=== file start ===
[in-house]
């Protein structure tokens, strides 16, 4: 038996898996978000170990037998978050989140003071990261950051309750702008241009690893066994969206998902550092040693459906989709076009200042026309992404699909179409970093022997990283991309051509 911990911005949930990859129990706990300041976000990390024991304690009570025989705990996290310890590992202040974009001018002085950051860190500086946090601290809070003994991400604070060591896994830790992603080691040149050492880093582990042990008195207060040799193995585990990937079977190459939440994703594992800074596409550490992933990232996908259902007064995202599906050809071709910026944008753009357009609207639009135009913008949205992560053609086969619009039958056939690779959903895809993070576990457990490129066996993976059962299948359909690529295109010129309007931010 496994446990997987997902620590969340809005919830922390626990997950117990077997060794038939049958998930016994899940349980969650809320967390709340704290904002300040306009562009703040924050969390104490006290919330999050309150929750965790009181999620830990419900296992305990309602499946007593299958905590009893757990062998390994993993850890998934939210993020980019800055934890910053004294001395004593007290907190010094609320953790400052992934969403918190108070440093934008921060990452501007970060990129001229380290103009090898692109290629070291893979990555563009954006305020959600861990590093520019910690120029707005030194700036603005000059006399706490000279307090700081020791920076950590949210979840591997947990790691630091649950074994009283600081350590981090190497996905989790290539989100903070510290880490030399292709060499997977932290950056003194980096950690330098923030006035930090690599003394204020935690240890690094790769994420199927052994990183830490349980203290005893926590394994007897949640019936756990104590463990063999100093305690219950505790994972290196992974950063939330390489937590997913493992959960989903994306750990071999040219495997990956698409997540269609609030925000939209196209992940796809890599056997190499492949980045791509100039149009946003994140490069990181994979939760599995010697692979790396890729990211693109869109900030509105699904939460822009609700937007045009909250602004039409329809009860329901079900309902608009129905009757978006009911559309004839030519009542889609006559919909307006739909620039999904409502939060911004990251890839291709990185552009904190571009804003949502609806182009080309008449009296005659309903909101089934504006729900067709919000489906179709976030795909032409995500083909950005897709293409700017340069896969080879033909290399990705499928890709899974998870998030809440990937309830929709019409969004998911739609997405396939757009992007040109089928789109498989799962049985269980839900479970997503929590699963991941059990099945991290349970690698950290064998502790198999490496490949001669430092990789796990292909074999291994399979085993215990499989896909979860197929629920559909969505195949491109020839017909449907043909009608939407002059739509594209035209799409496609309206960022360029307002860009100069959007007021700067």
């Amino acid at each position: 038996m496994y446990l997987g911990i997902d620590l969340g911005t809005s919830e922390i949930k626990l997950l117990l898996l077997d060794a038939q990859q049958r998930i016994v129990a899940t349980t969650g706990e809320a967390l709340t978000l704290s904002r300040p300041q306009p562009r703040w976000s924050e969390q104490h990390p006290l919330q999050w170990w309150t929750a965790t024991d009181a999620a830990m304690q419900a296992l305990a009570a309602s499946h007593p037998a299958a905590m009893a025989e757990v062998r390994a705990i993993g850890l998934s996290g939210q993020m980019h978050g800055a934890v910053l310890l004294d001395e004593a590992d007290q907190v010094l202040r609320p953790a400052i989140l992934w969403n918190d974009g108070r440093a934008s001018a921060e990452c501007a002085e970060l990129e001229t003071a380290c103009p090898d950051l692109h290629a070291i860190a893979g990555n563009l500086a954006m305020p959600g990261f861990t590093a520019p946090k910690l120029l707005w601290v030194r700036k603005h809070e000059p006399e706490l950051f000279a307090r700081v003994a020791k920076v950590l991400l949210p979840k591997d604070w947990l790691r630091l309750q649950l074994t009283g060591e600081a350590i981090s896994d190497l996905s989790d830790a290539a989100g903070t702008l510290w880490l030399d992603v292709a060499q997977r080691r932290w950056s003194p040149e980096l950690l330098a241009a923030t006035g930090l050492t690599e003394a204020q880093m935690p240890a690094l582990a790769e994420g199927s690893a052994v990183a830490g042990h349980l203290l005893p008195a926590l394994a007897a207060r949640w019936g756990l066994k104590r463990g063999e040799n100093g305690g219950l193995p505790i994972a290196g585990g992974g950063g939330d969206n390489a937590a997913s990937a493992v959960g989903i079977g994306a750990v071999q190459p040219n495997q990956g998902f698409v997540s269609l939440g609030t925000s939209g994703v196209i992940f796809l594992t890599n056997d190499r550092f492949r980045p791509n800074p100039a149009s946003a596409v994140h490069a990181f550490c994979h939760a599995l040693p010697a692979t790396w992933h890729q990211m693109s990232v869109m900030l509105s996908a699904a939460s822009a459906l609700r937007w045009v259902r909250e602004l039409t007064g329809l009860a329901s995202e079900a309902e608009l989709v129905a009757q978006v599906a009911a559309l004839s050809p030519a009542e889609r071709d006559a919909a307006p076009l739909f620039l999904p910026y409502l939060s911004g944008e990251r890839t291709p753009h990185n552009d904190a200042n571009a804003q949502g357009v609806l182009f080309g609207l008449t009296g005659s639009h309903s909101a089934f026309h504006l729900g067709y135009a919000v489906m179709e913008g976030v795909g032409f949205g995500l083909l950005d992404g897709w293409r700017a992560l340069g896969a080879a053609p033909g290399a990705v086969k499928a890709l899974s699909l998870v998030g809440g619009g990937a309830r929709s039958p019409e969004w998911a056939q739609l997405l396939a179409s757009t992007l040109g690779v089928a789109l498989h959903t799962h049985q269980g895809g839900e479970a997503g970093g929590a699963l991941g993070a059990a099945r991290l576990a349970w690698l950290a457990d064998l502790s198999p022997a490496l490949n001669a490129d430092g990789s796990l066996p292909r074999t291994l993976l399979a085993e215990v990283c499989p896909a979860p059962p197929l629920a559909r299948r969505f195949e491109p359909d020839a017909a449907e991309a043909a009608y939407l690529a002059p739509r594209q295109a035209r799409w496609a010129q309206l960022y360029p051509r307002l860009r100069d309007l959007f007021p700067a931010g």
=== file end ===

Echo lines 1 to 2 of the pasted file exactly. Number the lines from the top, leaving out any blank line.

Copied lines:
[in-house]
């Protein structure tokens, strides 16, 4: 038996898996978000170990037998978050989140003071990261950051309750702008241009690893066994969206998902550092040693459906989709076009200042026309992404699909179409970093022997990283991309051509 911990911005949930990859129990706990300041976000990390024991304690009570025989705990996290310890590992202040974009001018002085950051860190500086946090601290809070003994991400604070060591896994830790992603080691040149050492880093582990042990008195207060040799193995585990990937079977190459939440994703594992800074596409550490992933990232996908259902007064995202599906050809071709910026944008753009357009609207639009135009913008949205992560053609086969619009039958056939690779959903895809993070576990457990490129066996993976059962299948359909690529295109010129309007931010 496994446990997987997902620590969340809005919830922390626990997950117990077997060794038939049958998930016994899940349980969650809320967390709340704290904002300040306009562009703040924050969390104490006290919330999050309150929750965790009181999620830990419900296992305990309602499946007593299958905590009893757990062998390994993993850890998934939210993020980019800055934890910053004294001395004593007290907190010094609320953790400052992934969403918190108070440093934008921060990452501007970060990129001229380290103009090898692109290629070291893979990555563009954006305020959600861990590093520019910690120029707005030194700036603005000059006399706490000279307090700081020791920076950590949210979840591997947990790691630091649950074994009283600081350590981090190497996905989790290539989100903070510290880490030399292709060499997977932290950056003194980096950690330098923030006035930090690599003394204020935690240890690094790769994420199927052994990183830490349980203290005893926590394994007897949640019936756990104590463990063999100093305690219950505790994972290196992974950063939330390489937590997913493992959960989903994306750990071999040219495997990956698409997540269609609030925000939209196209992940796809890599056997190499492949980045791509100039149009946003994140490069990181994979939760599995010697692979790396890729990211693109869109900030509105699904939460822009609700937007045009909250602004039409329809009860329901079900309902608009129905009757978006009911559309004839030519009542889609006559919909307006739909620039999904409502939060911004990251890839291709990185552009904190571009804003949502609806182009080309008449009296005659309903909101089934504006729900067709919000489906179709976030795909032409995500083909950005897709293409700017340069896969080879033909290399990705499928890709899974998870998030809440990937309830929709019409969004998911739609997405396939757009992007040109089928789109498989799962049985269980839900479970997503929590699963991941059990099945991290349970690698950290064998502790198999490496490949001669430092990789796990292909074999291994399979085993215990499989896909979860197929629920559909969505195949491109020839017909449907043909009608939407002059739509594209035209799409496609309206960022360029307002860009100069959007007021700067």